Why does this happen at camp and yet not after conferences in hotels, nor after traveling with teams?
What is it about the environment of summer camp that concretes bonds so strong you want the moment to never end?
I ask because I just spent the weekend camping with some of the best mentors there are. Even though I was stunned like a deer caught in headlights for most of the weekend I am going through the same feelings I faced at the end of every summer of camping as a child.
Unplug’d was a weekend adventure for 37 Canadian educators (K- post secondary). We began the adventure at Union Station Toronto taking the train to South River where we made our way via bike or hike to the off-the-grid resort Northern Edge Algonquin (NEA). While at NEA we worked in small groups to write and edit pieces discussing what we believe matters in education. The remainder of the weekend was spent telling stories while swimming, canoeing, relaxing and eating. These stories were powerful examples of all things important in education. Often moving us to tears we found common threads and values in our stories, solidifying bonds between the educators.
On that reflective bus ride home I started to think about how I ended up there. I’ve always valued innovation and networking in education, but how did I end up collaborating with THIS amazing group of educators? Then I remembered. It was because of Rodd Lucier. I had been stalking twitter for awhile following educators. Then a few years ago he asked a question on twitter that grabbed my attention. When I get passionate about something, I break free from the comfort zone of watching things go on around me. I was enraged enough to answer him (not enraged at him, just about the topic of discussion). Then began the prompts. “Put more info in your profile so we know who you are”. “You need to share that with other people”. “See, I told you good things happen when you share”. And, of course, he was right! 🙂 The more I shared, the more connections I made. The more I learned. The more comfortable I became taking risks in my own learning. Confident enough to participate in the discussions. Thank you Rodd.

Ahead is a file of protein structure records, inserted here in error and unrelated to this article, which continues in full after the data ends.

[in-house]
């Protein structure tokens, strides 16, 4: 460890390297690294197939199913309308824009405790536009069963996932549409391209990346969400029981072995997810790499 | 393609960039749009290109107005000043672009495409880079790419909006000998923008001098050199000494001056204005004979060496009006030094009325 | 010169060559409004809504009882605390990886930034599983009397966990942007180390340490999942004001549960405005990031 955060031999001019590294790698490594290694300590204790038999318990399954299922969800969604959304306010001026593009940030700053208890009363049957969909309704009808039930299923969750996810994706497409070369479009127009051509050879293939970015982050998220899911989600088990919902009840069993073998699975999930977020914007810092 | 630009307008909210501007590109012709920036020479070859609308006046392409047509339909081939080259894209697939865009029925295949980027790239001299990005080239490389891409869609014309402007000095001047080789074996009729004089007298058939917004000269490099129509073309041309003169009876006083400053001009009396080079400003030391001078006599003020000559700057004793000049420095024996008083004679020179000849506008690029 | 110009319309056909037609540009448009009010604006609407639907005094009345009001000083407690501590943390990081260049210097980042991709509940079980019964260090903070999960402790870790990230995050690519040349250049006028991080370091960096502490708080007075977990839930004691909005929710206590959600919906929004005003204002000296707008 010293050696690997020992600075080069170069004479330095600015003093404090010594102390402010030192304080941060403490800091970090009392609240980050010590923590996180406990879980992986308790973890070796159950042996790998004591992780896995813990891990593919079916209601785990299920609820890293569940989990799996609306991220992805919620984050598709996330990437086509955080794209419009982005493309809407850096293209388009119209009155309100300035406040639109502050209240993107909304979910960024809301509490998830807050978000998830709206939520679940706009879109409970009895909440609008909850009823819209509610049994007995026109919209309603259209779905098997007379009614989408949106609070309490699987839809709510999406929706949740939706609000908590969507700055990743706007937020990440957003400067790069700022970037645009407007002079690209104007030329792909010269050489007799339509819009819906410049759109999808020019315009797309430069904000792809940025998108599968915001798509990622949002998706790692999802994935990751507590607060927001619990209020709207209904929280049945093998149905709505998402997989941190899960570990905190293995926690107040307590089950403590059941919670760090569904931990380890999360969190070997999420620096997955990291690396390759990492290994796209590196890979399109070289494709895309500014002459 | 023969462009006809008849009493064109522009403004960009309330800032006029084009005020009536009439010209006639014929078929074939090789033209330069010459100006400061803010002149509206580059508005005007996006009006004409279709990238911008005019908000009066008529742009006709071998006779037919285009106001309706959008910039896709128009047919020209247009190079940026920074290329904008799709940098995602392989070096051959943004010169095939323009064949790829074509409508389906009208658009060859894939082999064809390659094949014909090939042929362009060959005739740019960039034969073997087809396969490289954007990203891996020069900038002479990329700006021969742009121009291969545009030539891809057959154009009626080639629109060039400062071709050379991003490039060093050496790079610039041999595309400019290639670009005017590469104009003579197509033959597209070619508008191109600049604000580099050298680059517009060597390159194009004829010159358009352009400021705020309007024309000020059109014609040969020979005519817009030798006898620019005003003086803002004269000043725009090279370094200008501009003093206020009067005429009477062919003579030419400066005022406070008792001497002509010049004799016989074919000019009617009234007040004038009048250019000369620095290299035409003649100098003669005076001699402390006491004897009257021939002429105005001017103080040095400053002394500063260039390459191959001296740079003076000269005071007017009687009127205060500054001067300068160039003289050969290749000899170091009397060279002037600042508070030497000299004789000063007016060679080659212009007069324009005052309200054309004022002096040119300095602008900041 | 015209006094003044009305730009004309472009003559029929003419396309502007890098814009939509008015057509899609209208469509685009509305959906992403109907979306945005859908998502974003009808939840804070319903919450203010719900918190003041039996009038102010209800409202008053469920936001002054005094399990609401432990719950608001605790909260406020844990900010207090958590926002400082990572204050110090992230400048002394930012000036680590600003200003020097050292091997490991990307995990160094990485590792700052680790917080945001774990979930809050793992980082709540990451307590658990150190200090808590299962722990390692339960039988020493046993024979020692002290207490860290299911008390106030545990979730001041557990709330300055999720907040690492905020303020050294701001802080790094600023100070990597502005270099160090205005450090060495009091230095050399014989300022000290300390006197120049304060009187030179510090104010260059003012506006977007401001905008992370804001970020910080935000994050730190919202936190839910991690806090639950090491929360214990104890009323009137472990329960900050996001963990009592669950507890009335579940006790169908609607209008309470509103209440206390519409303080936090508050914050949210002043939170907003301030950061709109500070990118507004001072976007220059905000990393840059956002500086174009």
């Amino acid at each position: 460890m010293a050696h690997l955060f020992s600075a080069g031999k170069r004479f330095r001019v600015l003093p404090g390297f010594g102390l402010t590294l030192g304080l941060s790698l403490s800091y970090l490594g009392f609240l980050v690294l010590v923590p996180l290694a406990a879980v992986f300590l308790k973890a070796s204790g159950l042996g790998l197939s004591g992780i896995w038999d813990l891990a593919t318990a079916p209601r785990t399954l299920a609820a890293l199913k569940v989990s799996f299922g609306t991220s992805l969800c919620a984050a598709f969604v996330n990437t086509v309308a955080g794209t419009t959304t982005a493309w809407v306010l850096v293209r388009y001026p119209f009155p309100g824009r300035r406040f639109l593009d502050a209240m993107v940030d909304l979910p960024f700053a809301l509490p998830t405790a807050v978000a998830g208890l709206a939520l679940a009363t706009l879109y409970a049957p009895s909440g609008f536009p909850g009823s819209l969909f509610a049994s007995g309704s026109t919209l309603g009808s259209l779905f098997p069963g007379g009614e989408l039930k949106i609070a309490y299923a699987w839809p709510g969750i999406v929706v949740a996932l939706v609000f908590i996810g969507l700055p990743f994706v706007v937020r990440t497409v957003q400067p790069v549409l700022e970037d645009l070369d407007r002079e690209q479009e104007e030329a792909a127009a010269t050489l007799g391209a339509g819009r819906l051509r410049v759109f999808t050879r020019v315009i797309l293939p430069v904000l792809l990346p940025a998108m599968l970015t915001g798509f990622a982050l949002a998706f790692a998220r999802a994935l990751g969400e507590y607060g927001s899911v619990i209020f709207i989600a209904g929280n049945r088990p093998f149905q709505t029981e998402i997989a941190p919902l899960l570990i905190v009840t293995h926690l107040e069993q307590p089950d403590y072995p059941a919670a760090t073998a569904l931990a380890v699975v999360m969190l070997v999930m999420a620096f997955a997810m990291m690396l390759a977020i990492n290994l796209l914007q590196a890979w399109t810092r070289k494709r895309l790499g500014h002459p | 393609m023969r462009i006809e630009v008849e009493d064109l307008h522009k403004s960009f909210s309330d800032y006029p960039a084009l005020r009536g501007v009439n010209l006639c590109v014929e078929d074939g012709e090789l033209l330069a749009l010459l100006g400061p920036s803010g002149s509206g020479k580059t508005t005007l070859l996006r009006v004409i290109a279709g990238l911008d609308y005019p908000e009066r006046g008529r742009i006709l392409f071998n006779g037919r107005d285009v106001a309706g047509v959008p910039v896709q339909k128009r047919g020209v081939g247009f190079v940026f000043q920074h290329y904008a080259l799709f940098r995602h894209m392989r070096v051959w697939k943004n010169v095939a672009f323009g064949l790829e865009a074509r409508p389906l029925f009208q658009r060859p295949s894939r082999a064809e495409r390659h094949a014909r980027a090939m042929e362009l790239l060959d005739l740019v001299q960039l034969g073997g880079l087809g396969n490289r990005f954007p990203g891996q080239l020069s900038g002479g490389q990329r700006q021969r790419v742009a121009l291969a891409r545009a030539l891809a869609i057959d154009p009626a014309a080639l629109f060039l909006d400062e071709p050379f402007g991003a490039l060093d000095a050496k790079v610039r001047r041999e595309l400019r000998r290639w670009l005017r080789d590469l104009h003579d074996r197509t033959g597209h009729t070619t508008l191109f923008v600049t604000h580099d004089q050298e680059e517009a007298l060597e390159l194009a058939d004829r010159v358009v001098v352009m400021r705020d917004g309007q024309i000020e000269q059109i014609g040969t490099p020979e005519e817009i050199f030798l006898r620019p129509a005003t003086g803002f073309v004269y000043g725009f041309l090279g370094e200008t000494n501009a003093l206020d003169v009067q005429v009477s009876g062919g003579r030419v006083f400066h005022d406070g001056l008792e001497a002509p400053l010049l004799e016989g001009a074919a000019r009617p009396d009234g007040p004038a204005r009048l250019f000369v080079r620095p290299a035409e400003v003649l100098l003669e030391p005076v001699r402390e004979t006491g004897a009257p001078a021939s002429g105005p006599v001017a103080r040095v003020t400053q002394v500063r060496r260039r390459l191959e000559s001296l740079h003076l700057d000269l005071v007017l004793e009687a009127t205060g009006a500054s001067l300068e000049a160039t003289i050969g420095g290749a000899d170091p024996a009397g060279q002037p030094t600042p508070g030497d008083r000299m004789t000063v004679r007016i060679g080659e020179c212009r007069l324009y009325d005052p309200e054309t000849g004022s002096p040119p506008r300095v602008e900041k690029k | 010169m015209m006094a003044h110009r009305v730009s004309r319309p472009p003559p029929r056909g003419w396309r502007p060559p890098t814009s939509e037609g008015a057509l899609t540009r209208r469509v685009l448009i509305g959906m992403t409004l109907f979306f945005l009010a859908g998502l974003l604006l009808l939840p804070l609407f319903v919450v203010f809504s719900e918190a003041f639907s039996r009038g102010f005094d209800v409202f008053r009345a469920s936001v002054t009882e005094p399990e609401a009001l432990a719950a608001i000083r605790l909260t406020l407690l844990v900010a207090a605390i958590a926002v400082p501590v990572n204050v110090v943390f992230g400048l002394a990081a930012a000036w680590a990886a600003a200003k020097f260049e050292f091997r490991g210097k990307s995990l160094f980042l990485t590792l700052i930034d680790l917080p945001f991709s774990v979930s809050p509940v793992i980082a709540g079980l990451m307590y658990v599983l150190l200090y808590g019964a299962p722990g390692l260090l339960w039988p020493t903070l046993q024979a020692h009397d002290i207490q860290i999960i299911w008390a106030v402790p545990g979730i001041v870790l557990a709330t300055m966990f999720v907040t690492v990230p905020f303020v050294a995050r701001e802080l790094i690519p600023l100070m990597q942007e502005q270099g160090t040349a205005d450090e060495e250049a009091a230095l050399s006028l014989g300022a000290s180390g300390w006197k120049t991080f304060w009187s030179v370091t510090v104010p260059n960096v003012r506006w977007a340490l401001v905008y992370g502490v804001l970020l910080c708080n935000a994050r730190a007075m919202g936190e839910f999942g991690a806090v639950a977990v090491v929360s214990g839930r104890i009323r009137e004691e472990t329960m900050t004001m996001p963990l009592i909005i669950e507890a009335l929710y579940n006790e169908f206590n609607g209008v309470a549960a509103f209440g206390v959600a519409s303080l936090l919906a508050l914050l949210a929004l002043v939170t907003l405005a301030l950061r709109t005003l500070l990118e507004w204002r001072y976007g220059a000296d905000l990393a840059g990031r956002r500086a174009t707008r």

At times during this weekend my natural instinct to sit back and watch came back. I wish I asked more questions. I wish I asked a lot more questions. I also avoided telling my story on camera. Reflecting back on Rodds words “good things happen when you share”, I’m going to tell my story here. This is the story of how I came to believe that supportive relationships are the foundation of learning. Learners require many positive relationships in their educational career. Supporting folks in the way Rodd and many others have supported me in taking some risk.
Jacs unplug’d 2011 story by jaccalder
The funny thing is, many teachers believe we have little control over the things that can “cause” students to be unsuccessful in our classes. Yet, we have control over the one thing that has the biggest impact on their success – our relationships with them.
*keep your eye open for the release of the writing produced this weekend